Macs and OS X have a “it just works” reputation, but even the best operating systems can have problems, with apps occasionally freezing. When this happens, standard methods of quitting an app may no longer work, and you may feel that a forced reboot is necessary in order to close or reset that frozen app. But if it’s just a particular app that is frozen, and OS X remains responsive behind the frozen app, you may want to try to force quit the misbehaving app. Here are five ways to force quit an app in OS X.
Normally, when you right-click on a running application in the OS X Dock, you see an option to “Quit.” This may not work with a frozen app, however. To force quit an app, hold the Option key on your keyboard while you right-click on the app’s Dock icon and you’ll see that “Quit” is now “Force Quit.” Click it to force quit the app.
Be sure to note that there’s no warning when you force quit an app, and that the usual “save” prompts don’t appear before the app is closed. Therefore, be careful when you make your selection, and double check to ensure you’re force quitting the correct frozen app. If you accidentally force quit an app you’re working in, you’ll lose any unsaved data or changes.
The Force Quit Window
OS X has a special window dedicated to handling apps that need to be force quit. You can access this window two ways, first, by clicking the Apple logo in the Menu Bar and selecting Force Quit. Alternatively, you can bring up this same window by using the keyboard shortcut Command-Option-Escape.
The window will display all running applications, and identify with red text any apps that are “not responding.” Just highlight an app and click the Force Quit button to quit it. As mentioned above, there’s no warning when you force quit an app, so be careful as you make your selection.
The Activity Monitor app offers a wealth of information about the current status of your Mac, its resources, and your applications, but it also allows you to force quit any frozen apps. Just locate the app in the processes list (hint: you can use the search box in the upper-right portion of the window to filter the list), select it to highlight it, and then press the X button in the upper-left part of the window.
You’ll be presented with two options: Quit and Force Quit. If possible, try Quit first, as this will attempt to gracefully quit the application and preserve user data. If that fails, use Force Quit, which will act the same way as the steps mentioned above.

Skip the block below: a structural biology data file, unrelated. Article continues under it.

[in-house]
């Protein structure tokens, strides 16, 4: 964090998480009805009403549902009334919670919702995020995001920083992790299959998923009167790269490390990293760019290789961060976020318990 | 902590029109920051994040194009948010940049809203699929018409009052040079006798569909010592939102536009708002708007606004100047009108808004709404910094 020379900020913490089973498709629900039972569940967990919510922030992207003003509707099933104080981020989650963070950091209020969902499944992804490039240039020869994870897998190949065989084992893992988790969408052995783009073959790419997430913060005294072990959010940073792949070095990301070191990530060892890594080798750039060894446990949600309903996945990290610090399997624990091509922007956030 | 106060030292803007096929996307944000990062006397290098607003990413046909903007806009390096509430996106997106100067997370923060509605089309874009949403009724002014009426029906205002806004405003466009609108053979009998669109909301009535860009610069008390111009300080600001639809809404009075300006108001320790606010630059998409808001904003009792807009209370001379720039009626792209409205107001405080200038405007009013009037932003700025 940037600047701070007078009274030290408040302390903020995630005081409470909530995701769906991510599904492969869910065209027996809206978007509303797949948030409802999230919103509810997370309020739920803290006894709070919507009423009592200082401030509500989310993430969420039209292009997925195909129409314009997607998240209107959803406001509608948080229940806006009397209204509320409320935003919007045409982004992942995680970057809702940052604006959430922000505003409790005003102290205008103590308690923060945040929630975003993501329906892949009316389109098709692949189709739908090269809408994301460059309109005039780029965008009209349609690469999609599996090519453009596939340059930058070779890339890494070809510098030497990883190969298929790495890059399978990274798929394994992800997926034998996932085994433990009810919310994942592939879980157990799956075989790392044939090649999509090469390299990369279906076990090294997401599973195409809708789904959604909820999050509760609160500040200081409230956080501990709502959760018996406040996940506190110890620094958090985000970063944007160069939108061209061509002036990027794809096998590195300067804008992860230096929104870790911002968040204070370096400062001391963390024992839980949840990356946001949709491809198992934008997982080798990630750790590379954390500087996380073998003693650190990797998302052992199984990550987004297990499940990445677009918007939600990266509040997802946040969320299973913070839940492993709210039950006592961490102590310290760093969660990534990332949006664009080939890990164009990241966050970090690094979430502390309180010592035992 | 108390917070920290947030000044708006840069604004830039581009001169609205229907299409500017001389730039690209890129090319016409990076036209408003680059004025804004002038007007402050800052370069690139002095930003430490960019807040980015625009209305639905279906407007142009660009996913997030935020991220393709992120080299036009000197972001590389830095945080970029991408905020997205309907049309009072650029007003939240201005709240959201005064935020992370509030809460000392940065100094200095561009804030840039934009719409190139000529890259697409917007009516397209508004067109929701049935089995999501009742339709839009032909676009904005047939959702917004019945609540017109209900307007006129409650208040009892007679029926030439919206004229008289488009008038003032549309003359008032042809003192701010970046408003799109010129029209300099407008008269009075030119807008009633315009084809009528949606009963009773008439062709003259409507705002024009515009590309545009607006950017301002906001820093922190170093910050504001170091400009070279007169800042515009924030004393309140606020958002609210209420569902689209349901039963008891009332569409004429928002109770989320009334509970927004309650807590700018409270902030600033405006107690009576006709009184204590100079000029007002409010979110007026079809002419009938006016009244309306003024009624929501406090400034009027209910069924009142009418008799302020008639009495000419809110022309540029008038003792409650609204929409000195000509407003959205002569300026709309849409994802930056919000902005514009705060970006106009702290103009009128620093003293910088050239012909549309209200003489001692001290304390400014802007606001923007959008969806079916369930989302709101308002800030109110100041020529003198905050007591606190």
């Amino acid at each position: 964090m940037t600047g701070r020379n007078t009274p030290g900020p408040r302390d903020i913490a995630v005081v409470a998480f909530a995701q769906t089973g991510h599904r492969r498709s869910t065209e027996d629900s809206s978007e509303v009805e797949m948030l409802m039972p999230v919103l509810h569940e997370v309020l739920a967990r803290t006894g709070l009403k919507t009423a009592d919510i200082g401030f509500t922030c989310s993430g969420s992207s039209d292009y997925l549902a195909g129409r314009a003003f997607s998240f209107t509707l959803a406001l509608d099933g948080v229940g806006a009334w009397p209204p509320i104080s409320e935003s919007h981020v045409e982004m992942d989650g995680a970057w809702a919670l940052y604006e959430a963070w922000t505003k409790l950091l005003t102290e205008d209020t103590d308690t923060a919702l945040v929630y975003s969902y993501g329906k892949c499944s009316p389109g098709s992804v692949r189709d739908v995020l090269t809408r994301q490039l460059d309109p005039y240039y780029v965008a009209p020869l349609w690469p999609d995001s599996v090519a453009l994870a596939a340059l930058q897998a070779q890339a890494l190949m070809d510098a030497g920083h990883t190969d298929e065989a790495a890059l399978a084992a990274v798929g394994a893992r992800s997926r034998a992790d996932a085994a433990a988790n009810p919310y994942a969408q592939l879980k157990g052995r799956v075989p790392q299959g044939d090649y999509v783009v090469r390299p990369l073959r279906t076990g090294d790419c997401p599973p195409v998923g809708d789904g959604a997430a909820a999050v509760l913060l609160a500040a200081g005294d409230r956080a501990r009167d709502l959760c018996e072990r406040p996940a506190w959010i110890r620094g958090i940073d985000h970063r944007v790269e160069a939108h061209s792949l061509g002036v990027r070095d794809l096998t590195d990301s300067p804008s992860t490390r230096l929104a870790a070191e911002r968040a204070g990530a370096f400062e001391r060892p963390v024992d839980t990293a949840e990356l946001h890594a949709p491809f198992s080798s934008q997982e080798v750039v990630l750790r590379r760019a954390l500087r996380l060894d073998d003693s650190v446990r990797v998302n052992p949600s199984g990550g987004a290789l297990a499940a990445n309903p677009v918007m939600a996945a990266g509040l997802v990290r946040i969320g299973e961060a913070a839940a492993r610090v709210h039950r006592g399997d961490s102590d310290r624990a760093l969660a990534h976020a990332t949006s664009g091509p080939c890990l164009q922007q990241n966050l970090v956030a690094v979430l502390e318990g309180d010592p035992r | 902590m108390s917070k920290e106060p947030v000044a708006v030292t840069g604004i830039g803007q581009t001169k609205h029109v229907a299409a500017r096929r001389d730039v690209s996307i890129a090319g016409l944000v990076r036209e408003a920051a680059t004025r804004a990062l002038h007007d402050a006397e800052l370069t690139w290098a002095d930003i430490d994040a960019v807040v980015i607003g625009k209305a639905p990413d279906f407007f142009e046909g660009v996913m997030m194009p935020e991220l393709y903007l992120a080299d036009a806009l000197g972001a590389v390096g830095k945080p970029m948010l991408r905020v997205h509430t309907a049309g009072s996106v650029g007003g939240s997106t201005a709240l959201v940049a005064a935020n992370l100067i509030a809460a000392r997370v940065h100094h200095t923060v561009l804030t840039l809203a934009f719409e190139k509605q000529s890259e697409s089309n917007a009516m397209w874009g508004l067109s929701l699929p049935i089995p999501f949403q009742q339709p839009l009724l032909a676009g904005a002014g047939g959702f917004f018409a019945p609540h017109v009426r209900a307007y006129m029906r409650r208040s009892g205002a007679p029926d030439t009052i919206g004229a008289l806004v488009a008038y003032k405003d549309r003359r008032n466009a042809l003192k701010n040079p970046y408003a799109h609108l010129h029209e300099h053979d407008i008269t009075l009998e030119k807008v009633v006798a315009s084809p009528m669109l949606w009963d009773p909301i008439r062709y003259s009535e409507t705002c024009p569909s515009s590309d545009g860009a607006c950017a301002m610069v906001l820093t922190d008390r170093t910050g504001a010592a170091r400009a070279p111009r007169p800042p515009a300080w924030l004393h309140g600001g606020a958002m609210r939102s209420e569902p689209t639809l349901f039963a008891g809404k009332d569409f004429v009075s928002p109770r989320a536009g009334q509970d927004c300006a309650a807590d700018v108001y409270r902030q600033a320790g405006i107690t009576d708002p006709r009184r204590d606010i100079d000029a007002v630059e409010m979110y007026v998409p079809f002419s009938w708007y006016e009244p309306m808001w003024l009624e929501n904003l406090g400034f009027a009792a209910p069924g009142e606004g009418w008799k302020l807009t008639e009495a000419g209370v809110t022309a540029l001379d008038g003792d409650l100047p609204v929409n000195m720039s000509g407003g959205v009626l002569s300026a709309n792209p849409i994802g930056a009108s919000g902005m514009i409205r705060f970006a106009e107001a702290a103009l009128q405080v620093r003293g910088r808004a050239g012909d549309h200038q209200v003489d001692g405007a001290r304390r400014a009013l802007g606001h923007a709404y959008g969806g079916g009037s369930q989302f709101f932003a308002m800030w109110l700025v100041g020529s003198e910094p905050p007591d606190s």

The ‘Kill’ Command in Terminal
If you prefer a command line method to dealing with unresponsive apps, you can use the ‘kill’ command in Terminal. To use this method, you’ll need to determine the app’s Process ID (PID), a numeric value that OS X uses to keep track of each unique application. The easiest way to find an app’s PID is via Activity Monitor, where it will be listed in the PID column. If you’re using Activity Monitor to find the PID, however, you might as well use it to force quit the app, as described previously.
Instead, you can use the ‘top’ command to generate a list of running processes right in Terminal. You can use modifiers to order the list by user-defined criteria (see this manual page for all of the options). If your app is frozen, there’s a good chance that it’s eating up CPU resources, so a good sorting method to start with is ‘cpu.’ Open a new Terminal window and type the following command:
top -o cpu
A list of all running applications and processes will appear in Terminal, ordered by current CPU usage. Let’s use iTunes as the example. It’s listed at the top (because it’s currently consuming CPU resources) and its process ID is 5472 (note: PIDs are unique to each circumstance, and OS X generates a new PID each time an application is run. That means that the PID will change each time an app is launched, and it’s almost certain that iTunes on your own Mac will have a different PID).
With the process ID now identified, press Q to quit top, or open a new Terminal session, and type the following to force quit the app:
In our iTunes example, we’d type:
Press Return to execute the command and your app will be force quit.
You can directly force quit an app via a keyboard shortcut, without any of the intervening steps mentioned in the previous methods above. This may therefore seem to be the best and most obvious method, but there’s a reason it’s listed here last. Using the keyboard shortcut below will immediately force quit the active, or foremost, application. The problem is that it’s very easy to lose track of which app is active, especially when dealing one or more frozen or unresponsive apps. Therefore, this method is the most risky from a data loss perspective, as it’s far more likely that a user will make a mistake and inadvertently force quit the wrong app.
But, if you understand this risk and are careful, this force quit shortcut is the fastest method. To use it, make sure the frozen app is active and press and hold Command-Option-Shift-Escape (you’ll notice that this is simply the Force Quit Window shortcut with the Shift key modifier thrown in). As with other force quit methods, the active application will immediately be force quit.
Sometimes hardware issues or major OS X bugs cause so much instability that the only way to get your Mac up and running again is to reboot. Absent those relatively rare circumstances, however, you should be easily able to control any frozen or misbehaving apps by force quitting them via one of the methods above. Just be sure to save your work when possible, and double-check your steps to avoid quitting the wrong app.
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